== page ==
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A five-star hotel on Rajasthan's Udaisagar lake nears completion despite having flouted every rule in the book
In the middle of the Udaisagar lake of Rajasthan stands a five-star hotel. The 102-room hotel covers almost the entire 8 hectares (ha) of the island on the lake. The setting is picturesque, but it hides an ugly reality—a plethora of laws have been bent, circumvented and flouted by the state government over the past decade to allow the construction of the hotel.
Every time residents of villages in the peripheral areas, or non-profits, filed complaints against Vardha Enterprise Private Ltd (VEPL), a Mumbai-based company building the hotel, it managed to get clearance from government authority or courts. But even officials now say that the clearances were “botched up”.
In response to VEPL’s 2008 proposal to build a hotel on the island, the Urban Improvement Trust (UIT) of Udaipur, the body responsible for the overall development of the city, granted the company ownership over 8 ha of the island. But it allowed construction only in a little over 2 ha. The permission was on the grounds that 2 ha is available above the high flood level (HFL) of the lake. HFL is the highest water level which a water body can reach during the peak flow and is never submerged. The same year, UIT also converted the use of these 2 ha from “agriculture” to “commercial”. The rest, 6 ha, was supposed to be used for agriculture only.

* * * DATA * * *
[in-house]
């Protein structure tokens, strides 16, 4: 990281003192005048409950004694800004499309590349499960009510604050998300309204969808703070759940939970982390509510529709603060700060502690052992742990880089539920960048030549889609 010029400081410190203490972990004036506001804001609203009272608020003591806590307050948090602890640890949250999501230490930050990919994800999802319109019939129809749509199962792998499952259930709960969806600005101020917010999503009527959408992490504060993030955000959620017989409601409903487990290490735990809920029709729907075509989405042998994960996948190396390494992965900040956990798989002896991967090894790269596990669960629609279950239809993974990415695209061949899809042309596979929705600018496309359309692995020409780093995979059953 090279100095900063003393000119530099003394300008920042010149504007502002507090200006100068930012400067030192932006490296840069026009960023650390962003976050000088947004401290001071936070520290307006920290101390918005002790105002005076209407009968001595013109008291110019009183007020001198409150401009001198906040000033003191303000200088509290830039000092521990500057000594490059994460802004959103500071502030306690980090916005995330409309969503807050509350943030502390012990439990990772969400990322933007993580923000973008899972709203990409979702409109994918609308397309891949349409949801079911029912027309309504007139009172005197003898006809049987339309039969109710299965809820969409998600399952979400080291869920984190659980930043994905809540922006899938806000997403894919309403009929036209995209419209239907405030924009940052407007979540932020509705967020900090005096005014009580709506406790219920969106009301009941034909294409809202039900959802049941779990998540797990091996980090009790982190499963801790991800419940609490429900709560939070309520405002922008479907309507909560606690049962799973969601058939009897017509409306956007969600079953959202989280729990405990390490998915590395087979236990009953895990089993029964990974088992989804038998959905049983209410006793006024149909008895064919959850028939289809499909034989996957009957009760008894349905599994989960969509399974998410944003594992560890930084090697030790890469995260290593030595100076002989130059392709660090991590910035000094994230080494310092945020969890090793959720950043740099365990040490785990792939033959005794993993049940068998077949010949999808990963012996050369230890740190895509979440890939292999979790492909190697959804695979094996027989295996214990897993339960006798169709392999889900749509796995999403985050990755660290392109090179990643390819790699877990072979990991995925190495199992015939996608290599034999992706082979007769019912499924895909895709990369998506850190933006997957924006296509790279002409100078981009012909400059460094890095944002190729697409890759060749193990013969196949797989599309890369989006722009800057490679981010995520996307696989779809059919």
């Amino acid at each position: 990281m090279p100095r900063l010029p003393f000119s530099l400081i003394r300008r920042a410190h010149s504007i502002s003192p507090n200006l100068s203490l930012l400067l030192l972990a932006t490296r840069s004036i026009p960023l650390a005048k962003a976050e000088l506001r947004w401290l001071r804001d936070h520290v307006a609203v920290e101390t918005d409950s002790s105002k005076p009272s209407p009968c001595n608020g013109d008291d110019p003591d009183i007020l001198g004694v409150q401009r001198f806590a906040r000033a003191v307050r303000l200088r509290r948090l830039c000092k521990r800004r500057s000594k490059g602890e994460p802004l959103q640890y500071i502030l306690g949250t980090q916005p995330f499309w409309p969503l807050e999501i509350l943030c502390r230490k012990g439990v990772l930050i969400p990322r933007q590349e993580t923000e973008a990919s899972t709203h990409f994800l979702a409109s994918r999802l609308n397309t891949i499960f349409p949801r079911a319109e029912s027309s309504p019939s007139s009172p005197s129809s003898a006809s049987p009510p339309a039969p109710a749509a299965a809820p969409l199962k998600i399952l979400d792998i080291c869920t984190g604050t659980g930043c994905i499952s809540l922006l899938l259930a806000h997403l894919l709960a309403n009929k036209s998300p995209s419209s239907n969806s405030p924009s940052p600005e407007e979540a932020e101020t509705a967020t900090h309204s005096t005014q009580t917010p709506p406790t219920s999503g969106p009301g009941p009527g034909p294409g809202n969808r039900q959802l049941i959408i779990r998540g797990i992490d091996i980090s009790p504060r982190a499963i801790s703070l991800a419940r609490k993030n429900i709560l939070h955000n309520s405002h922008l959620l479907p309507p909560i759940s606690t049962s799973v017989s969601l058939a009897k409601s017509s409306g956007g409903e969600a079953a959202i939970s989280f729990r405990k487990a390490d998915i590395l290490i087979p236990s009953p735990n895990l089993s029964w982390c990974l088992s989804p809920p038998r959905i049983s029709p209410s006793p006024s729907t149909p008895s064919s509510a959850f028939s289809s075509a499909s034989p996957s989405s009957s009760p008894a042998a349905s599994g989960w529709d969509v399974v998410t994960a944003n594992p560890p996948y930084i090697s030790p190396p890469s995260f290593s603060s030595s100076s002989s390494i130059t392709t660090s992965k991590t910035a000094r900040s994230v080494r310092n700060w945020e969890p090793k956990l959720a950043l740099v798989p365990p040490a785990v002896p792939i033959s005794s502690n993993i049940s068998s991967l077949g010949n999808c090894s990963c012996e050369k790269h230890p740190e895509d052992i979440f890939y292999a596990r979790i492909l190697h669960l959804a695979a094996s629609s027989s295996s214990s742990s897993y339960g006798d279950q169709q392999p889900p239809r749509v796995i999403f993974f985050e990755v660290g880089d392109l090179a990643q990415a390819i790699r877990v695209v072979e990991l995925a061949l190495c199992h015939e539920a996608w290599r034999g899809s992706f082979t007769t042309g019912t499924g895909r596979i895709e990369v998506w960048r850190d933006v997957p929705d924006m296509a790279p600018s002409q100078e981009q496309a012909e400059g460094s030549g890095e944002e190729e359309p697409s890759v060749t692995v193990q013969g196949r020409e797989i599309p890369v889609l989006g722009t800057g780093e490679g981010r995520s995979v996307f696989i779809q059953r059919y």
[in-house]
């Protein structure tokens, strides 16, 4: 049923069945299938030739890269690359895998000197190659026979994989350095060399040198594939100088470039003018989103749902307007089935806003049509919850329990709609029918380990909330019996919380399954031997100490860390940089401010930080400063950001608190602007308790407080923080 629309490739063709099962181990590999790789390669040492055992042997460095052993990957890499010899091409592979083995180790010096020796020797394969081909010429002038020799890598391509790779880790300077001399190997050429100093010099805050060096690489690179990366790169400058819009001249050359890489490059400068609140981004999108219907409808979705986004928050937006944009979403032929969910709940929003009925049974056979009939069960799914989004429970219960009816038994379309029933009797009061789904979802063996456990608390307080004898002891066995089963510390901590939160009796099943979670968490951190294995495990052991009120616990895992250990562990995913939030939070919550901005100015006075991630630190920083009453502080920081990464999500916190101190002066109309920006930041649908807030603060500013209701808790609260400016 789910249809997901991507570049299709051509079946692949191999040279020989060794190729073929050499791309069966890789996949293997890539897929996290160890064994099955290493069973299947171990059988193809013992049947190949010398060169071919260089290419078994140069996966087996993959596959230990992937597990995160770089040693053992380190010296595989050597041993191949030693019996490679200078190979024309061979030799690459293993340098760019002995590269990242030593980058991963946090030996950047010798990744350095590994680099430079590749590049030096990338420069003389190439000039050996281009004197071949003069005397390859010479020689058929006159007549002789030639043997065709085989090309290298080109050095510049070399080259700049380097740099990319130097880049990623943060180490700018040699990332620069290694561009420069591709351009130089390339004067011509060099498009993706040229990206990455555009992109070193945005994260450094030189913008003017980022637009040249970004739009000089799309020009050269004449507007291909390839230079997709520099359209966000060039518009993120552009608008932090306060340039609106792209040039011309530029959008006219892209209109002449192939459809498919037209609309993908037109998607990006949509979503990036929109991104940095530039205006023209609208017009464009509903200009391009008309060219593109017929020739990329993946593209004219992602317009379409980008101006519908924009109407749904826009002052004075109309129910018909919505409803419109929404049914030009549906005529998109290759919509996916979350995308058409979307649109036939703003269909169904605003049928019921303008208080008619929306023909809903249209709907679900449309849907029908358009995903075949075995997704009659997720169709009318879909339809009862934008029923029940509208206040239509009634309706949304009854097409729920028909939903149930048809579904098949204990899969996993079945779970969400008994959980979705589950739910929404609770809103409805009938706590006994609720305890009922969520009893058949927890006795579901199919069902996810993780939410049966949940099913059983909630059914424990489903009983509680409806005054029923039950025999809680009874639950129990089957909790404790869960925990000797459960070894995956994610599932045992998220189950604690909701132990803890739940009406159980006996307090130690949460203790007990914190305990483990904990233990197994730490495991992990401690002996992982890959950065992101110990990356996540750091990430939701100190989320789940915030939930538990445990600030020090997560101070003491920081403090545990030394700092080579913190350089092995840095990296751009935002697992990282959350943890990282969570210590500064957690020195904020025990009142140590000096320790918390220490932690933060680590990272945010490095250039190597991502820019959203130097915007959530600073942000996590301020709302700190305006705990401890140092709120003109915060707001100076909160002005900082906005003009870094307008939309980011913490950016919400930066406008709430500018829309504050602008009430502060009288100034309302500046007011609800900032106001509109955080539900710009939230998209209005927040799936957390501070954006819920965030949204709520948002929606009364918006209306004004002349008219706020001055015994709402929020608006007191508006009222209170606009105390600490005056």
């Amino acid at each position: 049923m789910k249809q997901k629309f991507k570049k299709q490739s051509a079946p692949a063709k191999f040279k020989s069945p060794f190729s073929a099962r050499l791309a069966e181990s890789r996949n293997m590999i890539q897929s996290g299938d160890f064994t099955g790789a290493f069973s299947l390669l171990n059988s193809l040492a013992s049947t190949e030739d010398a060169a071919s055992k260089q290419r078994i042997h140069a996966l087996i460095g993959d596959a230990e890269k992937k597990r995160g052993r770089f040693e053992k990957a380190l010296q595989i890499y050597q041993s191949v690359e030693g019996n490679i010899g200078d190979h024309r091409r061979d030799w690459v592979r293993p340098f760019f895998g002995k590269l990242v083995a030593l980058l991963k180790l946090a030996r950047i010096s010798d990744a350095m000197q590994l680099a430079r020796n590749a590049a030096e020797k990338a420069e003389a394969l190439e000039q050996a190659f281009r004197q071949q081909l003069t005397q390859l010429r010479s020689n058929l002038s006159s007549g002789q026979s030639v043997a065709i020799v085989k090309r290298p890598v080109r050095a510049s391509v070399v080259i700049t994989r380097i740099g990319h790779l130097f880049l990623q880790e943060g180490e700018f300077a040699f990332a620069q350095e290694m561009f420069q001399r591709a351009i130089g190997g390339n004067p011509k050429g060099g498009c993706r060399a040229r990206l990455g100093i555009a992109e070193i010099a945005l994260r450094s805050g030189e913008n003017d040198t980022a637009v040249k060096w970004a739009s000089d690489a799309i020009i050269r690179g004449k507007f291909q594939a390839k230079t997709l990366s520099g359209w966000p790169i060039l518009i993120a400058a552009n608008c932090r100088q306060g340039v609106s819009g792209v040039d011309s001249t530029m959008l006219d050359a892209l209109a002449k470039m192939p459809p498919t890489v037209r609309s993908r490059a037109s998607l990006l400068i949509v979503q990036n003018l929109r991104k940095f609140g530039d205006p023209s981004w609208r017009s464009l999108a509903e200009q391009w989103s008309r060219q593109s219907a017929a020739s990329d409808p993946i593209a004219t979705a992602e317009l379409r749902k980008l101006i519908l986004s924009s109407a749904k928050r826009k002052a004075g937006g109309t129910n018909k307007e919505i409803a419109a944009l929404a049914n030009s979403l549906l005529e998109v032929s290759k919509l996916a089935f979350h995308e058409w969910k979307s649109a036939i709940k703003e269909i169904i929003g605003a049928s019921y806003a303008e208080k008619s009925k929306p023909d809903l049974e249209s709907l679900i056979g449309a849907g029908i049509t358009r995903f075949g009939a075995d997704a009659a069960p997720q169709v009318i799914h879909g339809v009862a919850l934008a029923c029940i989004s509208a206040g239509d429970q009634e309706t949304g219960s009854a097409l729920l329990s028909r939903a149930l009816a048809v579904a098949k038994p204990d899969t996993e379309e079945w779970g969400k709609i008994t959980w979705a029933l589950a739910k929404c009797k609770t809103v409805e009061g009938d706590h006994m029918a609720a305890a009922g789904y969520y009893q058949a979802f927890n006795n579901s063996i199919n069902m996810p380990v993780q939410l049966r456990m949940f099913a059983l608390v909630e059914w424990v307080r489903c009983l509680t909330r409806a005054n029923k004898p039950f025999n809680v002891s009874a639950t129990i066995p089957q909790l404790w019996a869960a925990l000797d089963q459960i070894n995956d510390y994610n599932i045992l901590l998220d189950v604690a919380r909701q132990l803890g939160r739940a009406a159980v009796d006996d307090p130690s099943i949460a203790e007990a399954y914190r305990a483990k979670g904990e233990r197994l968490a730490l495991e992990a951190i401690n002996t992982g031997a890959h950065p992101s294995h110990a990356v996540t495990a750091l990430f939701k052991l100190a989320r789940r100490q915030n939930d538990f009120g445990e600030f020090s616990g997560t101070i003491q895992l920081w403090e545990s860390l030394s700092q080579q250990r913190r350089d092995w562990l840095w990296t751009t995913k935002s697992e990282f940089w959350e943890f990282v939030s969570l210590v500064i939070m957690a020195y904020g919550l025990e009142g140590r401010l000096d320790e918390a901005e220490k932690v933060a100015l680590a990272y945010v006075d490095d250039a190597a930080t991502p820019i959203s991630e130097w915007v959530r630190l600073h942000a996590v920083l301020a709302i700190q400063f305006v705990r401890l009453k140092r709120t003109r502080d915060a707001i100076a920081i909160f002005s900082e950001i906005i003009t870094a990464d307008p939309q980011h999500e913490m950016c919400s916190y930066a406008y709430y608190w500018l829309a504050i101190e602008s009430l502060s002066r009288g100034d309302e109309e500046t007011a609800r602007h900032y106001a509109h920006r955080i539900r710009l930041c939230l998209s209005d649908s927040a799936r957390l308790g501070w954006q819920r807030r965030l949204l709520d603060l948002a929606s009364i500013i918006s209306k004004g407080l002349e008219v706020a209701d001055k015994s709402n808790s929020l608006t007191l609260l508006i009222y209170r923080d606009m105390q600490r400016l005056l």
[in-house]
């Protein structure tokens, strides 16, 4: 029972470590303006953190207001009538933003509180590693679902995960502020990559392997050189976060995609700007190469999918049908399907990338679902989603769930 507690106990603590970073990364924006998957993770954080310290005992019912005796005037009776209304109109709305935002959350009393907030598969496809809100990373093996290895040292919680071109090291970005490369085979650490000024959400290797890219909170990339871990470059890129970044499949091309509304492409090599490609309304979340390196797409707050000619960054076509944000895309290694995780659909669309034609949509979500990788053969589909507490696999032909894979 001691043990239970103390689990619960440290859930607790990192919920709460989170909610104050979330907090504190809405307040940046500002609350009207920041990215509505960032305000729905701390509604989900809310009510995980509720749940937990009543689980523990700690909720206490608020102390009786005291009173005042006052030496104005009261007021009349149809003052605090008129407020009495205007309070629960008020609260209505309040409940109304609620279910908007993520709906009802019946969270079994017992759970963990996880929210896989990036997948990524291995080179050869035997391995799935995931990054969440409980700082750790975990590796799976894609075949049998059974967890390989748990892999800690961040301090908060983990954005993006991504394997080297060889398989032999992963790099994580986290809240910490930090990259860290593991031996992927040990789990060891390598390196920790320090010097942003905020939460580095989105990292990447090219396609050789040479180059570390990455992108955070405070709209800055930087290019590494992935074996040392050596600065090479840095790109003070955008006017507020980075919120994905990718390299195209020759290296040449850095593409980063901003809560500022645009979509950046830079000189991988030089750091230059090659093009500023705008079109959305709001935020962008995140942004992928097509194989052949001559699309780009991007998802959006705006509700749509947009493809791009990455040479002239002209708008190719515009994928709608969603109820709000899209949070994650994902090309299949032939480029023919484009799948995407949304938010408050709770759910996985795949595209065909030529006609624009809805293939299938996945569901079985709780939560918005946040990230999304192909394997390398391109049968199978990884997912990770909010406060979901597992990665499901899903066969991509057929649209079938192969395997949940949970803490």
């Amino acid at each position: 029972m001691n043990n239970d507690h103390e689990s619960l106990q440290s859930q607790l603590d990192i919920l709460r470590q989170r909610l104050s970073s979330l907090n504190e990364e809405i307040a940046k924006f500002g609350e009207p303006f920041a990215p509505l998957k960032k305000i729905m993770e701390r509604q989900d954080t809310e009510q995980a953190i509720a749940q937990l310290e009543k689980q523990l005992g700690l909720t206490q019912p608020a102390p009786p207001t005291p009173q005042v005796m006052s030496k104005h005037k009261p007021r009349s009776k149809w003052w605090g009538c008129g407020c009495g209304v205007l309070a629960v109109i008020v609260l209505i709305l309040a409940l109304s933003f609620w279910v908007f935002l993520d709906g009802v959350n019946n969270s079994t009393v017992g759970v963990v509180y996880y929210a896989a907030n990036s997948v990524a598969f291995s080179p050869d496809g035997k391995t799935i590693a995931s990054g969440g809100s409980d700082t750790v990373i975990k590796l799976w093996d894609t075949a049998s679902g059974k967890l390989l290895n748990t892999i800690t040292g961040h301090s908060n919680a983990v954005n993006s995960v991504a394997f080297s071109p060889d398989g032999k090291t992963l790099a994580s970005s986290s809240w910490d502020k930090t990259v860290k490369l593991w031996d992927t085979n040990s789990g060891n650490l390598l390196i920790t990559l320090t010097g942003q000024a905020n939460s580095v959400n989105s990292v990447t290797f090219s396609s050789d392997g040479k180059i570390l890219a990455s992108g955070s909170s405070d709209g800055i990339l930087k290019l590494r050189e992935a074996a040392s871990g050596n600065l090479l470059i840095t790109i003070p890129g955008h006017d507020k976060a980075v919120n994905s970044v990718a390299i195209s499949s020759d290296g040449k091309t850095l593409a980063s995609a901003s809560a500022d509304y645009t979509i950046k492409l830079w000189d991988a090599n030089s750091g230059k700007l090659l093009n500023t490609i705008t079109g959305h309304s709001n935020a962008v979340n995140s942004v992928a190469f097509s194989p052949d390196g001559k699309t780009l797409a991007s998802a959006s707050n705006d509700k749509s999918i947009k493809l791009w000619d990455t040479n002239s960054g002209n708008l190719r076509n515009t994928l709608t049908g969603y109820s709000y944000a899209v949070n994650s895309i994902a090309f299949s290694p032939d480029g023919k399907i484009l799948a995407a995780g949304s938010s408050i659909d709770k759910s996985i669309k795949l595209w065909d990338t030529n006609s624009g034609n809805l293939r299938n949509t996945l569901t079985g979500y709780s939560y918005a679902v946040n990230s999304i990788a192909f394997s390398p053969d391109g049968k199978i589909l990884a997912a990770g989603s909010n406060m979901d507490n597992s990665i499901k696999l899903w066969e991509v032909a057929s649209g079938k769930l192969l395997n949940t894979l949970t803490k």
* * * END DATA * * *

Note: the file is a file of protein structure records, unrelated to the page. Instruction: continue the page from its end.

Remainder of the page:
But a visit to the site reveals that a 4-m-high boundary wall has been built around the entire 8 ha. Even the current UIT chairperson, Ravindra Shrimani, agrees that laws have been transgressed. “The decision of former UIT secretary to change the land use on the basis of the irrigation department’s recommendation was wrong,” he says. R P Sharma, the UIT secretary who gave the permission, has retired from service.
Village residents who lived and farmed on the island and who sold their land to VEPL are angry. “When we sold our land we did not know that a hotel would be built,” says a woman living near the lake, requesting anonymity. Babu Singh Devda, the sarpanch of Bichhdi, one of the affected panchayats on the periphery of the lake, says, “Farmers were cheated. The builders said they would improve agricultural conditions for us and we would farm the land together. But they have turned farmers into labourers.” Last year, residents of 14 villages launched an agitation against the hotel construction.
The list of norms the builders and government officials have transgressed is quite long. According to the Master Plan of Udaipur, brought into force in 2003, the lake was classified as a “green area”, not to be used for commercial purposes unless there were compelling reasons. “How could UIT change land use without giving a compelling reason?” asks Tej Razdan, president of Jheel Sanrakshan Samiti (JSS), an Udaipur-based non-profit that has been fighting to save water bodies in the city.
Hearing a public interest petition filed by JSS, the Rajasthan high court quashed the permission to build the hotel on September 27, 2012 (see ‘Gaining land’). It said the construction was liable to be dismantled. VEPL approached the Supreme Court and two years later the apex court set aside the high court order but permitted the authorities to take action against VEPL if it violated any law.